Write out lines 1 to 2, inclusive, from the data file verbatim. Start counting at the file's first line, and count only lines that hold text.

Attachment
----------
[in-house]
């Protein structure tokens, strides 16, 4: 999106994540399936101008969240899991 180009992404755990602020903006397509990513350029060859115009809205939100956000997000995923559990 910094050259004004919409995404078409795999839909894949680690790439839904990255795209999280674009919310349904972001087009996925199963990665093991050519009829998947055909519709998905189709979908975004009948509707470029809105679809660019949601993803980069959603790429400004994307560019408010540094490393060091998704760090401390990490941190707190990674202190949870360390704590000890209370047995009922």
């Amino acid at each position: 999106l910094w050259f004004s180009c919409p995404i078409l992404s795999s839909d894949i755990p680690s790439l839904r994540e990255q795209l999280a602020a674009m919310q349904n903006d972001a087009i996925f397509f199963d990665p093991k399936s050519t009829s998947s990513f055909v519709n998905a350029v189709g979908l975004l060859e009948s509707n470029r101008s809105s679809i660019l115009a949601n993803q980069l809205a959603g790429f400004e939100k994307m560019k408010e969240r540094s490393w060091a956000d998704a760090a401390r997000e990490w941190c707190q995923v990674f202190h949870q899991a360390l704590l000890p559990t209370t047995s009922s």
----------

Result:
[in-house]
């Protein structure tokens, strides 16, 4: 999106994540399936101008969240899991 180009992404755990602020903006397509990513350029060859115009809205939100956000997000995923559990 910094050259004004919409995404078409795999839909894949680690790439839904990255795209999280674009919310349904972001087009996925199963990665093991050519009829998947055909519709998905189709979908975004009948509707470029809105679809660019949601993803980069959603790429400004994307560019408010540094490393060091998704760090401390990490941190707190990674202190949870360390704590000890209370047995009922």